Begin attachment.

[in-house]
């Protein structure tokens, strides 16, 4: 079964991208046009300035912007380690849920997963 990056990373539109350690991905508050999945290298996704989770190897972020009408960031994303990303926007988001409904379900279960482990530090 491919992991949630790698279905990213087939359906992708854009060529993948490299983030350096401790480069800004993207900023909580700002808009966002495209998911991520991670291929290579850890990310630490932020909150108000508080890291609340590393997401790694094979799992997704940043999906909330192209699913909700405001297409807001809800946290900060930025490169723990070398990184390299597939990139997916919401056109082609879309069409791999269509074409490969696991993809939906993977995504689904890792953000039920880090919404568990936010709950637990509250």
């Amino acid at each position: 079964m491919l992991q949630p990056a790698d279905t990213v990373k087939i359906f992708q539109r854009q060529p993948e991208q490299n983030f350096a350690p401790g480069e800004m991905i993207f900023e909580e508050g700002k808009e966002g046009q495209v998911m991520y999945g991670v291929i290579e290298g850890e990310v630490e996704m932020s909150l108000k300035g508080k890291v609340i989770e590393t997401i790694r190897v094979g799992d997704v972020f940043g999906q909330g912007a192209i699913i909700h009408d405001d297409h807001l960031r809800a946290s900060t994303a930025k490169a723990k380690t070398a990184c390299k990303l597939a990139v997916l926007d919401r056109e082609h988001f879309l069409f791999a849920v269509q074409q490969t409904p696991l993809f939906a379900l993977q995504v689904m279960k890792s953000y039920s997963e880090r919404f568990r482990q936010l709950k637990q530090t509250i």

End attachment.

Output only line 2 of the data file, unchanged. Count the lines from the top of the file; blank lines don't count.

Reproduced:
């Protein structure tokens, strides 16, 4: 079964991208046009300035912007380690849920997963 990056990373539109350690991905508050999945290298996704989770190897972020009408960031994303990303926007988001409904379900279960482990530090 491919992991949630790698279905990213087939359906992708854009060529993948490299983030350096401790480069800004993207900023909580700002808009966002495209998911991520991670291929290579850890990310630490932020909150108000508080890291609340590393997401790694094979799992997704940043999906909330192209699913909700405001297409807001809800946290900060930025490169723990070398990184390299597939990139997916919401056109082609879309069409791999269509074409490969696991993809939906993977995504689904890792953000039920880090919404568990936010709950637990509250």